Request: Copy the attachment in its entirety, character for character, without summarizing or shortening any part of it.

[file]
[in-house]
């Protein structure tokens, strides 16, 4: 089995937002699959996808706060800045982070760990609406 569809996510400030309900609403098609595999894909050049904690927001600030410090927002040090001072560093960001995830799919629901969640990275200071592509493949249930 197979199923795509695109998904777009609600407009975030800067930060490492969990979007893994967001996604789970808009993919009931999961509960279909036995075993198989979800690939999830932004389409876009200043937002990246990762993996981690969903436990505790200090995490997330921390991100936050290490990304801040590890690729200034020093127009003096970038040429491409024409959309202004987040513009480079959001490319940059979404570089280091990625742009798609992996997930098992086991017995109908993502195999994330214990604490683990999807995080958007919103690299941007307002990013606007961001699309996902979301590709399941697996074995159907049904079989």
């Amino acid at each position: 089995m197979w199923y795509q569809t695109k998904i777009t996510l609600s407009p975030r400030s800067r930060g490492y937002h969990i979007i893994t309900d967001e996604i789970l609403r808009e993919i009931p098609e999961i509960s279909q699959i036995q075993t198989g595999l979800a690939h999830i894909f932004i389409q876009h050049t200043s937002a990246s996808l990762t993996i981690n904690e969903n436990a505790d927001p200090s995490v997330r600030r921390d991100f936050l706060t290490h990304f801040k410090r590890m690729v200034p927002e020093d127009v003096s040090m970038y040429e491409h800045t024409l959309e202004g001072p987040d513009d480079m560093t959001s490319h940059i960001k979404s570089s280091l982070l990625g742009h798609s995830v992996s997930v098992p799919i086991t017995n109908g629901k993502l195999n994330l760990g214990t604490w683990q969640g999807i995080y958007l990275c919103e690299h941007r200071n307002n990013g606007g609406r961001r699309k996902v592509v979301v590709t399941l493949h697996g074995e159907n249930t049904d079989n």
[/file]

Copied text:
[in-house]
């Protein structure tokens, strides 16, 4: 089995937002699959996808706060800045982070760990609406 569809996510400030309900609403098609595999894909050049904690927001600030410090927002040090001072560093960001995830799919629901969640990275200071592509493949249930 197979199923795509695109998904777009609600407009975030800067930060490492969990979007893994967001996604789970808009993919009931999961509960279909036995075993198989979800690939999830932004389409876009200043937002990246990762993996981690969903436990505790200090995490997330921390991100936050290490990304801040590890690729200034020093127009003096970038040429491409024409959309202004987040513009480079959001490319940059979404570089280091990625742009798609992996997930098992086991017995109908993502195999994330214990604490683990999807995080958007919103690299941007307002990013606007961001699309996902979301590709399941697996074995159907049904079989």
């Amino acid at each position: 089995m197979w199923y795509q569809t695109k998904i777009t996510l609600s407009p975030r400030s800067r930060g490492y937002h969990i979007i893994t309900d967001e996604i789970l609403r808009e993919i009931p098609e999961i509960s279909q699959i036995q075993t198989g595999l979800a690939h999830i894909f932004i389409q876009h050049t200043s937002a990246s996808l990762t993996i981690n904690e969903n436990a505790d927001p200090s995490v997330r600030r921390d991100f936050l706060t290490h990304f801040k410090r590890m690729v200034p927002e020093d127009v003096s040090m970038y040429e491409h800045t024409l959309e202004g001072p987040d513009d480079m560093t959001s490319h940059i960001k979404s570089s280091l982070l990625g742009h798609s995830v992996s997930v098992p799919i086991t017995n109908g629901k993502l195999n994330l760990g214990t604490w683990q969640g999807i995080y958007l990275c919103e690299h941007r200071n307002n990013g606007g609406r961001r699309k996902v592509v979301v590709t399941l493949h697996g074995e159907n249930t049904d079989n």